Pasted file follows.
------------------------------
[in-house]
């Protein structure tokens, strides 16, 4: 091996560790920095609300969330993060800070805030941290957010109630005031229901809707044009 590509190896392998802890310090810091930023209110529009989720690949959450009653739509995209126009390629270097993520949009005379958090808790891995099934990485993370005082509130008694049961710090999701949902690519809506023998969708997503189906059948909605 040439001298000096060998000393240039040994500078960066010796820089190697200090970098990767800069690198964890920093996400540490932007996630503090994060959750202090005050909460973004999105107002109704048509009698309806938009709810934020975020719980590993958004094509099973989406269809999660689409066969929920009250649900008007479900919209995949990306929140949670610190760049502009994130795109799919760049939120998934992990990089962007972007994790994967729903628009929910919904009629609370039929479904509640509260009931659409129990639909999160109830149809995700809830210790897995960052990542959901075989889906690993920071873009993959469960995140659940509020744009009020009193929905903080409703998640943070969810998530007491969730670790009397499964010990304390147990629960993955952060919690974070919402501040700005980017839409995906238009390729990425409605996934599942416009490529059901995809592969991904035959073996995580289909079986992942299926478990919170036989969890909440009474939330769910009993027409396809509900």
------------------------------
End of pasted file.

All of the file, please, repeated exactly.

[in-house]
């Protein structure tokens, strides 16, 4: 091996560790920095609300969330993060800070805030941290957010109630005031229901809707044009 590509190896392998802890310090810091930023209110529009989720690949959450009653739509995209126009390629270097993520949009005379958090808790891995099934990485993370005082509130008694049961710090999701949902690519809506023998969708997503189906059948909605 040439001298000096060998000393240039040994500078960066010796820089190697200090970098990767800069690198964890920093996400540490932007996630503090994060959750202090005050909460973004999105107002109704048509009698309806938009709810934020975020719980590993958004094509099973989406269809999660689409066969929920009250649900008007479900919209995949990306929140949670610190760049502009994130795109799919760049939120998934992990990089962007972007994790994967729903628009929910919904009629609370039929479904509640509260009931659409129990639909999160109830149809995700809830210790897995960052990542959901075989889906690993920071873009993959469960995140659940509020744009009020009193929905903080409703998640943070969810998530007491969730670790009397499964010990304390147990629960993955952060919690974070919402501040700005980017839409995906238009390729990425409605996934599942416009490529059901995809592969991904035959073996995580289909079986992942299926478990919170036989969890909440009474939330769910009993027409396809509900």